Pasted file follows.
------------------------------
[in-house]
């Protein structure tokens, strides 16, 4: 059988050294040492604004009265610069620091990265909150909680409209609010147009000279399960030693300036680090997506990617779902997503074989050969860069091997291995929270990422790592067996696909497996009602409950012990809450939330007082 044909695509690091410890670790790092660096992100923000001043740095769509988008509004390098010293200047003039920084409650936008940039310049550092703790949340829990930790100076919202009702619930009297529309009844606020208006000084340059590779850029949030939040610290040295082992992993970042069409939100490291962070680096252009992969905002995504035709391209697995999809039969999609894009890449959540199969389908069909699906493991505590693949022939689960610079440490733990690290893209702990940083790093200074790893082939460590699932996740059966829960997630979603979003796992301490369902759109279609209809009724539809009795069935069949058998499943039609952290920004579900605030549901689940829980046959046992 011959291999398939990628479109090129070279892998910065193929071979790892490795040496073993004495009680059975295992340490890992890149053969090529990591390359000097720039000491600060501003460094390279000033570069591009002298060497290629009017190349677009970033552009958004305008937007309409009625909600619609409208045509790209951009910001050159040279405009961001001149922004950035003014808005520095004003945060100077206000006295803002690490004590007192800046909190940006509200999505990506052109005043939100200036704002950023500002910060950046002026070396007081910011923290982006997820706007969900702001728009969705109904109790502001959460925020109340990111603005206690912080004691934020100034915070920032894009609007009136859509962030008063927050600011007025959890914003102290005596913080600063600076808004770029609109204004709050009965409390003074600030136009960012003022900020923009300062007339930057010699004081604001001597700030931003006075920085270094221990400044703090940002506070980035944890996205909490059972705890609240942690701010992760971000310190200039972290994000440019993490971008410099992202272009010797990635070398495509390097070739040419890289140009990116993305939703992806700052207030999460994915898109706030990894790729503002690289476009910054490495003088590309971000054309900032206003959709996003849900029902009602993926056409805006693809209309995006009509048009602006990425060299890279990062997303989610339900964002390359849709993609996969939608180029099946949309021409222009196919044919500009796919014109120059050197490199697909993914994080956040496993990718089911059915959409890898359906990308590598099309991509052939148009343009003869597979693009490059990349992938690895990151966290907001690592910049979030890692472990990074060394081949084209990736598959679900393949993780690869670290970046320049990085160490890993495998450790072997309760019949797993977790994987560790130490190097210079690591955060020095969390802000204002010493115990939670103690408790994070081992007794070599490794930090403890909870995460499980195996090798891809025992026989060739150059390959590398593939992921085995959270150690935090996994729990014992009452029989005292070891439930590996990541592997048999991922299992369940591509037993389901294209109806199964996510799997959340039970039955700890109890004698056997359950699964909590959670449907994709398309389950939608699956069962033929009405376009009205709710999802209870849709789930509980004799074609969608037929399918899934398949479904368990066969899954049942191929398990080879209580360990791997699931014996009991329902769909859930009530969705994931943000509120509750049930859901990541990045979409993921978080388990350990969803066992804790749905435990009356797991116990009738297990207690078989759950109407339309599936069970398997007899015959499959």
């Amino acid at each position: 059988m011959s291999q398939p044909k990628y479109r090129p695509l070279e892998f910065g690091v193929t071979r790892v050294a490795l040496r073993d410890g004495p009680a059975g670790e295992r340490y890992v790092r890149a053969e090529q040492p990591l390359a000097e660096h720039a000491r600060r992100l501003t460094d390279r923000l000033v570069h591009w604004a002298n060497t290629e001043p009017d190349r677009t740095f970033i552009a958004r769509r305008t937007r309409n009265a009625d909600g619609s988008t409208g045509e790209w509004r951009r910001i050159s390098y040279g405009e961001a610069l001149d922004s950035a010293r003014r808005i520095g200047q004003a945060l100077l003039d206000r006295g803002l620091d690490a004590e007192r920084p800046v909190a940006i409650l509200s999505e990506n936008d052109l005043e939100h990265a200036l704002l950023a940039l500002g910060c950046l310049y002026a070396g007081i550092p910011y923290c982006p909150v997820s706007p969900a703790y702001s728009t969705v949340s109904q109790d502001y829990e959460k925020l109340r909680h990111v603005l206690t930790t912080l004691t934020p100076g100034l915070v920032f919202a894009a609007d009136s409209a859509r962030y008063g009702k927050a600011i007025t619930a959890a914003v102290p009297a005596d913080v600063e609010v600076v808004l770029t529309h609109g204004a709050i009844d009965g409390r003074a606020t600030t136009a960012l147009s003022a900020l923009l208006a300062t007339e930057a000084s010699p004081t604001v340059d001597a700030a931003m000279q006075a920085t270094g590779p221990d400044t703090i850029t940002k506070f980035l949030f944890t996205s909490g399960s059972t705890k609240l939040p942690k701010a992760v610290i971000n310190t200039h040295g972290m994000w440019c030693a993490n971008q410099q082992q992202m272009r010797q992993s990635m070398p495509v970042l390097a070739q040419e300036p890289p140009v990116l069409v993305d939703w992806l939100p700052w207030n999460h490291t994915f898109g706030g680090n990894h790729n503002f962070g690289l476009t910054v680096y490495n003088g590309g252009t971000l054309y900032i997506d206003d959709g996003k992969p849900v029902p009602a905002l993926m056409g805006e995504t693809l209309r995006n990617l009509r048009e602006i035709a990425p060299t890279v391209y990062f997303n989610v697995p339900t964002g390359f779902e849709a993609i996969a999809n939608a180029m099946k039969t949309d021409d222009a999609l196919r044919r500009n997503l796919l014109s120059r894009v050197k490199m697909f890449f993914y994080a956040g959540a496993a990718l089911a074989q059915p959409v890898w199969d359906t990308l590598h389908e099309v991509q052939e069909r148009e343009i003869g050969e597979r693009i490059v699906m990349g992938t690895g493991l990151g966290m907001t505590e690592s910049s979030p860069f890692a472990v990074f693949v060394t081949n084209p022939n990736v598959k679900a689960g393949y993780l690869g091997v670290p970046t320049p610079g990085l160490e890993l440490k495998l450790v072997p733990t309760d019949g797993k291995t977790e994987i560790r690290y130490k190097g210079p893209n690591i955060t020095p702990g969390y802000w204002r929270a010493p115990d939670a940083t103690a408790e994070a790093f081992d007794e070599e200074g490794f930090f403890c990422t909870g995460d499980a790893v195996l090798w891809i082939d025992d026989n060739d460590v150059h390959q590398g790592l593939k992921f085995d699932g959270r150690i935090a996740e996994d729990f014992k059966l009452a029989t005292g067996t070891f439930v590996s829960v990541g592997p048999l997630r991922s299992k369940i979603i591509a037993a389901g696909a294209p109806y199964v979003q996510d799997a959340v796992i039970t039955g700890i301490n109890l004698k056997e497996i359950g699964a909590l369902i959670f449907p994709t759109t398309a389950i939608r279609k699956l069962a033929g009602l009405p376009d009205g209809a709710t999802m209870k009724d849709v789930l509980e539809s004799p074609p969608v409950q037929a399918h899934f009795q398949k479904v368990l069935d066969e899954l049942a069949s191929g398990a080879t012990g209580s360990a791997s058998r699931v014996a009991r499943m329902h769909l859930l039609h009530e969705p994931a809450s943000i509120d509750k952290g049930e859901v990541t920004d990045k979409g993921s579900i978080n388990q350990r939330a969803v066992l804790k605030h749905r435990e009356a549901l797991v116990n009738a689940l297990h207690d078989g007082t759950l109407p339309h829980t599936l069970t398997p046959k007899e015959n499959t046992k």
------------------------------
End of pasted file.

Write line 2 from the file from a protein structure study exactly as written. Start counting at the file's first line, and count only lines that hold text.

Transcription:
């Protein structure tokens, strides 16, 4: 059988050294040492604004009265610069620091990265909150909680409209609010147009000279399960030693300036680090997506990617779902997503074989050969860069091997291995929270990422790592067996696909497996009602409950012990809450939330007082 044909695509690091410890670790790092660096992100923000001043740095769509988008509004390098010293200047003039920084409650936008940039310049550092703790949340829990930790100076919202009702619930009297529309009844606020208006000084340059590779850029949030939040610290040295082992992993970042069409939100490291962070680096252009992969905002995504035709391209697995999809039969999609894009890449959540199969389908069909699906493991505590693949022939689960610079440490733990690290893209702990940083790093200074790893082939460590699932996740059966829960997630979603979003796992301490369902759109279609209809009724539809009795069935069949058998499943039609952290920004579900605030549901689940829980046959046992 011959291999398939990628479109090129070279892998910065193929071979790892490795040496073993004495009680059975295992340490890992890149053969090529990591390359000097720039000491600060501003460094390279000033570069591009002298060497290629009017190349677009970033552009958004305008937007309409009625909600619609409208045509790209951009910001050159040279405009961001001149922004950035003014808005520095004003945060100077206000006295803002690490004590007192800046909190940006509200999505990506052109005043939100200036704002950023500002910060950046002026070396007081910011923290982006997820706007969900702001728009969705109904109790502001959460925020109340990111603005206690912080004691934020100034915070920032894009609007009136859509962030008063927050600011007025959890914003102290005596913080600063600076808004770029609109204004709050009965409390003074600030136009960012003022900020923009300062007339930057010699004081604001001597700030931003006075920085270094221990400044703090940002506070980035944890996205909490059972705890609240942690701010992760971000310190200039972290994000440019993490971008410099992202272009010797990635070398495509390097070739040419890289140009990116993305939703992806700052207030999460994915898109706030990894790729503002690289476009910054490495003088590309971000054309900032206003959709996003849900029902009602993926056409805006693809209309995006009509048009602006990425060299890279990062997303989610339900964002390359849709993609996969939608180029099946949309021409222009196919044919500009796919014109120059050197490199697909993914994080956040496993990718089911059915959409890898359906990308590598099309991509052939148009343009003869597979693009490059990349992938690895990151966290907001690592910049979030890692472990990074060394081949084209990736598959679900393949993780690869670290970046320049990085160490890993495998450790072997309760019949797993977790994987560790130490190097210079690591955060020095969390802000204002010493115990939670103690408790994070081992007794070599490794930090403890909870995460499980195996090798891809025992026989060739150059390959590398593939992921085995959270150690935090996994729990014992009452029989005292070891439930590996990541592997048999991922299992369940591509037993389901294209109806199964996510799997959340039970039955700890109890004698056997359950699964909590959670449907994709398309389950939608699956069962033929009405376009009205709710999802209870849709789930509980004799074609969608037929399918899934398949479904368990066969899954049942191929398990080879209580360990791997699931014996009991329902769909859930009530969705994931943000509120509750049930859901990541990045979409993921978080388990350990969803066992804790749905435990009356797991116990009738297990207690078989759950109407339309599936069970398997007899015959499959």